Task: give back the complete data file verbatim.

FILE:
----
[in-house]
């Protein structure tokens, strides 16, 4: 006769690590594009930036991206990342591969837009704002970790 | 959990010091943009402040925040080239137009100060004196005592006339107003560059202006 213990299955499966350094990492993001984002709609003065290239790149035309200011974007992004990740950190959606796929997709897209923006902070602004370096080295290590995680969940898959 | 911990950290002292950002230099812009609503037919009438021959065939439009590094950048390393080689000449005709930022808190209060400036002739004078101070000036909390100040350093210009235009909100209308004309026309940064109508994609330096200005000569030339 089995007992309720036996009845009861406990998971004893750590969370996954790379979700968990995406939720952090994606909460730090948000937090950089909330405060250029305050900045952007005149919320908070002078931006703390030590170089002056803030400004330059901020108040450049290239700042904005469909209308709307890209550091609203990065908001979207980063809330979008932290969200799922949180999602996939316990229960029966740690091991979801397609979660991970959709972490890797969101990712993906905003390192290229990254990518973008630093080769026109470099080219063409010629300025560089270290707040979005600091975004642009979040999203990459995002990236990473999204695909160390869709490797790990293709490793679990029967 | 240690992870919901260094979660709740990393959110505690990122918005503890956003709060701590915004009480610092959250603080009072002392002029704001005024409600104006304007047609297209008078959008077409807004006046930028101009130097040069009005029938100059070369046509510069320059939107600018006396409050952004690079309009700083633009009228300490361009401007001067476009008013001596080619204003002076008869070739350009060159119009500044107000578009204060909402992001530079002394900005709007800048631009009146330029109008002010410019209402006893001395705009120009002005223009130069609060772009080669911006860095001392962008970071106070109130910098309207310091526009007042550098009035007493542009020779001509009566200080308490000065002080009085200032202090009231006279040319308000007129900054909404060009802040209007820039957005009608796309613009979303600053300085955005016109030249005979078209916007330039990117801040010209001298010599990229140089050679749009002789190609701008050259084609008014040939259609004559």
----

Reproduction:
[in-house]
């Protein structure tokens, strides 16, 4: 006769690590594009930036991206990342591969837009704002970790 | 959990010091943009402040925040080239137009100060004196005592006339107003560059202006 213990299955499966350094990492993001984002709609003065290239790149035309200011974007992004990740950190959606796929997709897209923006902070602004370096080295290590995680969940898959 | 911990950290002292950002230099812009609503037919009438021959065939439009590094950048390393080689000449005709930022808190209060400036002739004078101070000036909390100040350093210009235009909100209308004309026309940064109508994609330096200005000569030339 089995007992309720036996009845009861406990998971004893750590969370996954790379979700968990995406939720952090994606909460730090948000937090950089909330405060250029305050900045952007005149919320908070002078931006703390030590170089002056803030400004330059901020108040450049290239700042904005469909209308709307890209550091609203990065908001979207980063809330979008932290969200799922949180999602996939316990229960029966740690091991979801397609979660991970959709972490890797969101990712993906905003390192290229990254990518973008630093080769026109470099080219063409010629300025560089270290707040979005600091975004642009979040999203990459995002990236990473999204695909160390869709490797790990293709490793679990029967 | 240690992870919901260094979660709740990393959110505690990122918005503890956003709060701590915004009480610092959250603080009072002392002029704001005024409600104006304007047609297209008078959008077409807004006046930028101009130097040069009005029938100059070369046509510069320059939107600018006396409050952004690079309009700083633009009228300490361009401007001067476009008013001596080619204003002076008869070739350009060159119009500044107000578009204060909402992001530079002394900005709007800048631009009146330029109008002010410019209402006893001395705009120009002005223009130069609060772009080669911006860095001392962008970071106070109130910098309207310091526009007042550098009035007493542009020779001509009566200080308490000065002080009085200032202090009231006279040319308000007129900054909404060009802040209007820039957005009608796309613009979303600053300085955005016109030249005979078209916007330039990117801040010209001298010599990229140089050679749009002789190609701008050259084609008014040939259609004559």